Location and the Evolution of Ideology and Aesthetics in Post-Second Wave American Black Metal

Student Author(s)

Carsten Forester

Faculty Mentor(s)

Dr. Julia Randel

Document Type


Event Date



Black Metal is a style of extreme metal that began to develop during the 1980's from a handful of unconnected bands which combined dark, often occult themed lyrics with highly distorted, dissonant guitar playing, aggressive vocals and fast tempos. The style was crystalized into a distinct form of metal music in the early 1990's in Norway, with a subculture that embraced the violent ideologies their music represented. In a few cases, these violent ideologies brought the subculture to action, resulting in over fifty church arsons, two murders and multiple other violent crimes. This brief outburst of violence garnered international media attention and destroyed the coherence of the scene through lost members and internal conflict. In recent years, several American bands have come to the foreground of the extreme music scene whose music is black metal in style but is used to communicate things other than violence and hatred. The purpose of this research is twofold. First, the research will explore the relationship between physical location and the evolution of ideological and aesthetic differences within American black metal through a combination of lyrical and musical analysis, interviews and subculture studies. Second, the research will examine the process by which the original style of black metal has been adapted and rebranded both musically and ideologically as “American” by three different bands: Wolves in the Throne Room, Deafheaven, and Liturgy. In addition, related factors are discussed such as the role of the internet and modern music distribution in underground music, and the increased cross pollination and genre bending that is more prevalent in underground music than ever before.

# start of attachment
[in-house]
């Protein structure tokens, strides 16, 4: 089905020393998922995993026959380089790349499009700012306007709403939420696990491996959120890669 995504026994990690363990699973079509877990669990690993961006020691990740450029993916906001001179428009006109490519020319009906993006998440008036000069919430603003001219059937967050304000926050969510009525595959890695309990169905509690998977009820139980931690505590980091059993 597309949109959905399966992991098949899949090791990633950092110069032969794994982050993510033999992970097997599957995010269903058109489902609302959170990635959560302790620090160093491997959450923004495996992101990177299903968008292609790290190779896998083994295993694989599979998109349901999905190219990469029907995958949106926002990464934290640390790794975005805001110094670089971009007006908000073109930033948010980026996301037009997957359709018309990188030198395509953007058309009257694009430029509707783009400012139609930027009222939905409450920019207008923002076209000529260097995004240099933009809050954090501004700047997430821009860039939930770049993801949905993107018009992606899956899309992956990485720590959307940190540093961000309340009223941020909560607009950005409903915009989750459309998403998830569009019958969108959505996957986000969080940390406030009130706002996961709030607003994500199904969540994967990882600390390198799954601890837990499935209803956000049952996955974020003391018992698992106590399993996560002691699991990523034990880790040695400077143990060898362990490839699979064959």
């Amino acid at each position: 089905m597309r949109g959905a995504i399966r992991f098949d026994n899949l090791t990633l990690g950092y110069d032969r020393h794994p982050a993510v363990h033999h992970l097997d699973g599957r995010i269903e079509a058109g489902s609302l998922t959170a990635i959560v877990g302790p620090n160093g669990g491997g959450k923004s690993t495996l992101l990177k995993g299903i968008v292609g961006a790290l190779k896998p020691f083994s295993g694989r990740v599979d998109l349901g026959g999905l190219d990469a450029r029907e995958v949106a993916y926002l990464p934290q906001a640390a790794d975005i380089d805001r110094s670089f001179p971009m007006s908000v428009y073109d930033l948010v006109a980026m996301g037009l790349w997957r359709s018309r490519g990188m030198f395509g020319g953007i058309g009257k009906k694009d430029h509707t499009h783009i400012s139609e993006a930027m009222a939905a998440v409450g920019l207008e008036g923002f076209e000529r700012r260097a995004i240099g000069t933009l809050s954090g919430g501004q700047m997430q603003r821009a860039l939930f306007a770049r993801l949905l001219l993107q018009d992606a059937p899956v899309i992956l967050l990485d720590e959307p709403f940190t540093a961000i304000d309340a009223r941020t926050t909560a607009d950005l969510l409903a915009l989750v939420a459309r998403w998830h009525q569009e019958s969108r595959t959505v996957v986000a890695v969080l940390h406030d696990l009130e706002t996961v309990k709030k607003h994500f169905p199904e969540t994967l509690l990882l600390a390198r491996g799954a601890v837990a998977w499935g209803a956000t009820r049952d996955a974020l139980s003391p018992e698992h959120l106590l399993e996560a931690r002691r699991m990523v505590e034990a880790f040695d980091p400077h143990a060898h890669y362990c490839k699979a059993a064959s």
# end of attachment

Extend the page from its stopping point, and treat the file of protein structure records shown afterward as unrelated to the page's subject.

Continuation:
This project was supported by The Andrew W. Mellon Foundation Scholars Program in the Arts & Humanities at Hope College.

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